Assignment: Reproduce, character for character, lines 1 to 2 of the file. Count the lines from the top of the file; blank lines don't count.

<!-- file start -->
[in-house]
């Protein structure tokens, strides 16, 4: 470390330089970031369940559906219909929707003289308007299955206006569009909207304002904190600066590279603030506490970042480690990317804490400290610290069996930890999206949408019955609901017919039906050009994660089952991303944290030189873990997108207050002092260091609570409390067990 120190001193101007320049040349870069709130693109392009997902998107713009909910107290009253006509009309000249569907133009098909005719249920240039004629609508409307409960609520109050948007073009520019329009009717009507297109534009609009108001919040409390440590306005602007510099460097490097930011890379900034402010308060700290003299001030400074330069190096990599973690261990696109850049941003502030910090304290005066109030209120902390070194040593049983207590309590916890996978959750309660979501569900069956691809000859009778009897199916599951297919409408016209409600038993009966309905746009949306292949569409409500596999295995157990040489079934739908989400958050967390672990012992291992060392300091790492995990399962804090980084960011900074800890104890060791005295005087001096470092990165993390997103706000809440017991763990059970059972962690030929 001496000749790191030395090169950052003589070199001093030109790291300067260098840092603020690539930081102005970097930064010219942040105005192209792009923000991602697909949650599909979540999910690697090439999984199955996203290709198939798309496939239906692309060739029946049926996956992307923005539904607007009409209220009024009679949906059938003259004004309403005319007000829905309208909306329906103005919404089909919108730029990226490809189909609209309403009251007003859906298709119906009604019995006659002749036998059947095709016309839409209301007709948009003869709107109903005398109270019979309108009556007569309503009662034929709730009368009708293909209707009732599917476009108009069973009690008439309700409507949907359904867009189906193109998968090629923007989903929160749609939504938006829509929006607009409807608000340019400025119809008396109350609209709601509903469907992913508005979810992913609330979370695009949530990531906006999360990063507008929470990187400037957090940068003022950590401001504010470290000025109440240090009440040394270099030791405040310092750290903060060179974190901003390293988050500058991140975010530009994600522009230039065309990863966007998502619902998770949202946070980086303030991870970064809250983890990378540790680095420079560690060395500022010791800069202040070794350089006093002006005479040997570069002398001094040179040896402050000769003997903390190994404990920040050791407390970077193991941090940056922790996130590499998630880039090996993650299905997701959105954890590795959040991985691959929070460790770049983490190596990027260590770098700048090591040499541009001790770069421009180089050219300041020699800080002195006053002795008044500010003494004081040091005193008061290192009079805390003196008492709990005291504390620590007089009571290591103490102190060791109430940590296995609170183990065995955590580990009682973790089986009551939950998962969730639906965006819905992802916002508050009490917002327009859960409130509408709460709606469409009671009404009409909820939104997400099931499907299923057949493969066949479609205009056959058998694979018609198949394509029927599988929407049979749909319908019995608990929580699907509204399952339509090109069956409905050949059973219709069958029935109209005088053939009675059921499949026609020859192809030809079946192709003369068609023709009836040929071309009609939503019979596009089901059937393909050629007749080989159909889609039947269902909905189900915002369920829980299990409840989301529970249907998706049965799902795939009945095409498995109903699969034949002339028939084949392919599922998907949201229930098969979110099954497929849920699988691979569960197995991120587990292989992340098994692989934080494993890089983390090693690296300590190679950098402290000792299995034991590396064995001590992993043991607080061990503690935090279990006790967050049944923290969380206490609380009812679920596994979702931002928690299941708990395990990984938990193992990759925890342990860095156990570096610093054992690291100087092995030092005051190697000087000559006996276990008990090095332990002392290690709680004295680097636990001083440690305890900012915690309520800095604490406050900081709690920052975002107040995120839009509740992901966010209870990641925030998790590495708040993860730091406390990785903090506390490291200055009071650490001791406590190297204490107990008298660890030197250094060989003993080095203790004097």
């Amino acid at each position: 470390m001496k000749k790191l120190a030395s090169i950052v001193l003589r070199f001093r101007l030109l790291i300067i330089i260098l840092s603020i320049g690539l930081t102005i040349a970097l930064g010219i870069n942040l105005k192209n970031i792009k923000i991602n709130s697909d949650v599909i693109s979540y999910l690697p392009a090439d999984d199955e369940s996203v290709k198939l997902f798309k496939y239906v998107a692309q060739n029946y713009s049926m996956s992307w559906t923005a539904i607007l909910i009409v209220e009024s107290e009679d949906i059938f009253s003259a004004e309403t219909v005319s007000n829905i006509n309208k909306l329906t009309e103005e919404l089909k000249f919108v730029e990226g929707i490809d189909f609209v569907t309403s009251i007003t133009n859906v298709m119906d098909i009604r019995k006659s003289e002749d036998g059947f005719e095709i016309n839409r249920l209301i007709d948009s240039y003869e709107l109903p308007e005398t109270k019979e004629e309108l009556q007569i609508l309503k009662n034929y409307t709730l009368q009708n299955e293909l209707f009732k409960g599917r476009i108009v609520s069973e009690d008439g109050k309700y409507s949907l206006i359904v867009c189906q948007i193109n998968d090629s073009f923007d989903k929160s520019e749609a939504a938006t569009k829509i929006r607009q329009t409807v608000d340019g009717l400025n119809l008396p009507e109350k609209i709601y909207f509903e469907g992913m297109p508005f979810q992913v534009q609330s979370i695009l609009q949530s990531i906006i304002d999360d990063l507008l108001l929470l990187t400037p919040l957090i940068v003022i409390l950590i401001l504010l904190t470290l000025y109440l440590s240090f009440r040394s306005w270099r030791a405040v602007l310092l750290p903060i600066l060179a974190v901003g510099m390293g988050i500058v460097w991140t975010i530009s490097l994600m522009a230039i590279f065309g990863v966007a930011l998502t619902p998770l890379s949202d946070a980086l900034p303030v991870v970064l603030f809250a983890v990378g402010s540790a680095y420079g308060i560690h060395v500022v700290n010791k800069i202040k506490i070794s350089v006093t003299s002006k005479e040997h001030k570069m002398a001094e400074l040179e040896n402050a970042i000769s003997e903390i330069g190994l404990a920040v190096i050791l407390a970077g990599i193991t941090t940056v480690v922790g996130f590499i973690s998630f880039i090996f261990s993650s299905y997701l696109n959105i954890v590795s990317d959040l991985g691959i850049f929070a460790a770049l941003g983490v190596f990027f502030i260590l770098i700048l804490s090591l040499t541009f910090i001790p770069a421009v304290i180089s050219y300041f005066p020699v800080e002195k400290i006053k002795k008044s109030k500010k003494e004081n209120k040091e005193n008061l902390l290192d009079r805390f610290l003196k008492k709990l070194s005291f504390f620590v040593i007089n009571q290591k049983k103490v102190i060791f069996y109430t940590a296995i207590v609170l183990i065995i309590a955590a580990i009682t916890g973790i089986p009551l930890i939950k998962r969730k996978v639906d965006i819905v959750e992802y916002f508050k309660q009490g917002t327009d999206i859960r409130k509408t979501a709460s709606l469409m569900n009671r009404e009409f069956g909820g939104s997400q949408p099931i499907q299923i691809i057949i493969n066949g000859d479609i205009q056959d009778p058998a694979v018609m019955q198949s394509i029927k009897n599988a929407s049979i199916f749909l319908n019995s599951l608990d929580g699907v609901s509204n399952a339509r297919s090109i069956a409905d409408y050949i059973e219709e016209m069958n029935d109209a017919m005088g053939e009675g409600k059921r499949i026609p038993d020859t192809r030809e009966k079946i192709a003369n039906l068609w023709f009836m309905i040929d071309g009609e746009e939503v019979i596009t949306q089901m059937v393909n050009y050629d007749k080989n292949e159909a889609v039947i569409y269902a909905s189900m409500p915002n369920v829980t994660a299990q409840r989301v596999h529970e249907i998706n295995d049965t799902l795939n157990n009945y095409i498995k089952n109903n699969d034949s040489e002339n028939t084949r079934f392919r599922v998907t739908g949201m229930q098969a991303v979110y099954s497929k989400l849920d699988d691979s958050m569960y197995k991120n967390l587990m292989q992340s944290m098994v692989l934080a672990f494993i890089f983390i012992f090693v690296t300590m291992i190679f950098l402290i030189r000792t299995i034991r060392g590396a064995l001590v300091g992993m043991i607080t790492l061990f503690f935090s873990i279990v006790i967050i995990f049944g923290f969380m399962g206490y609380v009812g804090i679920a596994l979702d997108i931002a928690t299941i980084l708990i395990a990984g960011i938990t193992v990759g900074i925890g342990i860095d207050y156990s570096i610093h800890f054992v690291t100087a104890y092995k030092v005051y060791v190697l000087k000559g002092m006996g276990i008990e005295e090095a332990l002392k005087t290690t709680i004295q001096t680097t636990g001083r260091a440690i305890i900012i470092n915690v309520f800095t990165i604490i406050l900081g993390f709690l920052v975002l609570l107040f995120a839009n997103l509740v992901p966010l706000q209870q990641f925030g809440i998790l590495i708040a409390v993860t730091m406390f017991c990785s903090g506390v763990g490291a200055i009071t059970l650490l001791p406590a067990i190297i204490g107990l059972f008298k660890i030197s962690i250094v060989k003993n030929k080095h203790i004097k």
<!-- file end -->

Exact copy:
[in-house]
């Protein structure tokens, strides 16, 4: 470390330089970031369940559906219909929707003289308007299955206006569009909207304002904190600066590279603030506490970042480690990317804490400290610290069996930890999206949408019955609901017919039906050009994660089952991303944290030189873990997108207050002092260091609570409390067990 120190001193101007320049040349870069709130693109392009997902998107713009909910107290009253006509009309000249569907133009098909005719249920240039004629609508409307409960609520109050948007073009520019329009009717009507297109534009609009108001919040409390440590306005602007510099460097490097930011890379900034402010308060700290003299001030400074330069190096990599973690261990696109850049941003502030910090304290005066109030209120902390070194040593049983207590309590916890996978959750309660979501569900069956691809000859009778009897199916599951297919409408016209409600038993009966309905746009949306292949569409409500596999295995157990040489079934739908989400958050967390672990012992291992060392300091790492995990399962804090980084960011900074800890104890060791005295005087001096470092990165993390997103706000809440017991763990059970059972962690030929 001496000749790191030395090169950052003589070199001093030109790291300067260098840092603020690539930081102005970097930064010219942040105005192209792009923000991602697909949650599909979540999910690697090439999984199955996203290709198939798309496939239906692309060739029946049926996956992307923005539904607007009409209220009024009679949906059938003259004004309403005319007000829905309208909306329906103005919404089909919108730029990226490809189909609209309403009251007003859906298709119906009604019995006659002749036998059947095709016309839409209301007709948009003869709107109903005398109270019979309108009556007569309503009662034929709730009368009708293909209707009732599917476009108009069973009690008439309700409507949907359904867009189906193109998968090629923007989903929160749609939504938006829509929006607009409807608000340019400025119809008396109350609209709601509903469907992913508005979810992913609330979370695009949530990531906006999360990063507008929470990187400037957090940068003022950590401001504010470290000025109440240090009440040394270099030791405040310092750290903060060179974190901003390293988050500058991140975010530009994600522009230039065309990863966007998502619902998770949202946070980086303030991870970064809250983890990378540790680095420079560690060395500022010791800069202040070794350089006093002006005479040997570069002398001094040179040896402050000769003997903390190994404990920040050791407390970077193991941090940056922790996130590499998630880039090996993650299905997701959105954890590795959040991985691959929070460790770049983490190596990027260590770098700048090591040499541009001790770069421009180089050219300041020699800080002195006053002795008044500010003494004081040091005193008061290192009079805390003196008492709990005291504390620590007089009571290591103490102190060791109430940590296995609170183990065995955590580990009682973790089986009551939950998962969730639906965006819905992802916002508050009490917002327009859960409130509408709460709606469409009671009404009409909820939104997400099931499907299923057949493969066949479609205009056959058998694979018609198949394509029927599988929407049979749909319908019995608990929580699907509204399952339509090109069956409905050949059973219709069958029935109209005088053939009675059921499949026609020859192809030809079946192709003369068609023709009836040929071309009609939503019979596009089901059937393909050629007749080989159909889609039947269902909905189900915002369920829980299990409840989301529970249907998706049965799902795939009945095409498995109903699969034949002339028939084949392919599922998907949201229930098969979110099954497929849920699988691979569960197995991120587990292989992340098994692989934080494993890089983390090693690296300590190679950098402290000792299995034991590396064995001590992993043991607080061990503690935090279990006790967050049944923290969380206490609380009812679920596994979702931002928690299941708990395990990984938990193992990759925890342990860095156990570096610093054992690291100087092995030092005051190697000087000559006996276990008990090095332990002392290690709680004295680097636990001083440690305890900012915690309520800095604490406050900081709690920052975002107040995120839009509740992901966010209870990641925030998790590495708040993860730091406390990785903090506390490291200055009071650490001791406590190297204490107990008298660890030197250094060989003993080095203790004097």